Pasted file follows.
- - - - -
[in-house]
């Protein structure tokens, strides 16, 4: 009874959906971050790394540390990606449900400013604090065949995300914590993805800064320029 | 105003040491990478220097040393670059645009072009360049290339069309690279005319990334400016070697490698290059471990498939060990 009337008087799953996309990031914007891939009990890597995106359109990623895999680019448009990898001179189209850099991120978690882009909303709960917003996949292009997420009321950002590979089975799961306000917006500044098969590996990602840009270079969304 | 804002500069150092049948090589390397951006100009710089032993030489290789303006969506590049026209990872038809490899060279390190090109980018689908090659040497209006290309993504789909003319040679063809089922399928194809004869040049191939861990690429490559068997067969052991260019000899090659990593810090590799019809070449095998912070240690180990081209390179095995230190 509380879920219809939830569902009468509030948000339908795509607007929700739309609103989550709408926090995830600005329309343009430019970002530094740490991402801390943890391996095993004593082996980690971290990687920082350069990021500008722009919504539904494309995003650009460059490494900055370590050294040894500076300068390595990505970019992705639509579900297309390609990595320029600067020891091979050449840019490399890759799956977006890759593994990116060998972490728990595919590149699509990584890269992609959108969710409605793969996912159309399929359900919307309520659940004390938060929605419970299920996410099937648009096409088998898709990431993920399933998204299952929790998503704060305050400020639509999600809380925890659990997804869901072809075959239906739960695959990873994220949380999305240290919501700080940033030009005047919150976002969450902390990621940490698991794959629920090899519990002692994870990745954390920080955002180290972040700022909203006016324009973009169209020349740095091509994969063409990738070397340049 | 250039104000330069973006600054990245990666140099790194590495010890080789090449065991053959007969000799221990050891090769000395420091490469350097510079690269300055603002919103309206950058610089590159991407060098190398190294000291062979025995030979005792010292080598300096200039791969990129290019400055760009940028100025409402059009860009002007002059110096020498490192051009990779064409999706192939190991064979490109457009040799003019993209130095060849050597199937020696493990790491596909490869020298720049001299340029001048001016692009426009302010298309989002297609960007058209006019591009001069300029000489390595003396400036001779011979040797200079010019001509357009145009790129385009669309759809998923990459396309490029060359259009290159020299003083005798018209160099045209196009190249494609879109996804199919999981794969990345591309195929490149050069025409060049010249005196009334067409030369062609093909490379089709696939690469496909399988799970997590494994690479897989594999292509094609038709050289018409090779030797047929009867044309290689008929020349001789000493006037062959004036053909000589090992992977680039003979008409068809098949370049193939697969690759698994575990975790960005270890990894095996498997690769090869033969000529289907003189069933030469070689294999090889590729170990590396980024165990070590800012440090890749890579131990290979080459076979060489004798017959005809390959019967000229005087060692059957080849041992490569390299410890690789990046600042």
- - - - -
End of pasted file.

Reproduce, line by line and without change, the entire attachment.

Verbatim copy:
[in-house]
């Protein structure tokens, strides 16, 4: 009874959906971050790394540390990606449900400013604090065949995300914590993805800064320029 | 105003040491990478220097040393670059645009072009360049290339069309690279005319990334400016070697490698290059471990498939060990 009337008087799953996309990031914007891939009990890597995106359109990623895999680019448009990898001179189209850099991120978690882009909303709960917003996949292009997420009321950002590979089975799961306000917006500044098969590996990602840009270079969304 | 804002500069150092049948090589390397951006100009710089032993030489290789303006969506590049026209990872038809490899060279390190090109980018689908090659040497209006290309993504789909003319040679063809089922399928194809004869040049191939861990690429490559068997067969052991260019000899090659990593810090590799019809070449095998912070240690180990081209390179095995230190 509380879920219809939830569902009468509030948000339908795509607007929700739309609103989550709408926090995830600005329309343009430019970002530094740490991402801390943890391996095993004593082996980690971290990687920082350069990021500008722009919504539904494309995003650009460059490494900055370590050294040894500076300068390595990505970019992705639509579900297309390609990595320029600067020891091979050449840019490399890759799956977006890759593994990116060998972490728990595919590149699509990584890269992609959108969710409605793969996912159309399929359900919307309520659940004390938060929605419970299920996410099937648009096409088998898709990431993920399933998204299952929790998503704060305050400020639509999600809380925890659990997804869901072809075959239906739960695959990873994220949380999305240290919501700080940033030009005047919150976002969450902390990621940490698991794959629920090899519990002692994870990745954390920080955002180290972040700022909203006016324009973009169209020349740095091509994969063409990738070397340049 | 250039104000330069973006600054990245990666140099790194590495010890080789090449065991053959007969000799221990050891090769000395420091490469350097510079690269300055603002919103309206950058610089590159991407060098190398190294000291062979025995030979005792010292080598300096200039791969990129290019400055760009940028100025409402059009860009002007002059110096020498490192051009990779064409999706192939190991064979490109457009040799003019993209130095060849050597199937020696493990790491596909490869020298720049001299340029001048001016692009426009302010298309989002297609960007058209006019591009001069300029000489390595003396400036001779011979040797200079010019001509357009145009790129385009669309759809998923990459396309490029060359259009290159020299003083005798018209160099045209196009190249494609879109996804199919999981794969990345591309195929490149050069025409060049010249005196009334067409030369062609093909490379089709696939690469496909399988799970997590494994690479897989594999292509094609038709050289018409090779030797047929009867044309290689008929020349001789000493006037062959004036053909000589090992992977680039003979008409068809098949370049193939697969690759698994575990975790960005270890990894095996498997690769090869033969000529289907003189069933030469070689294999090889590729170990590396980024165990070590800012440090890749890579131990290979080459076979060489004798017959005809390959019967000229005087060692059957080849041992490569390299410890690789990046600042």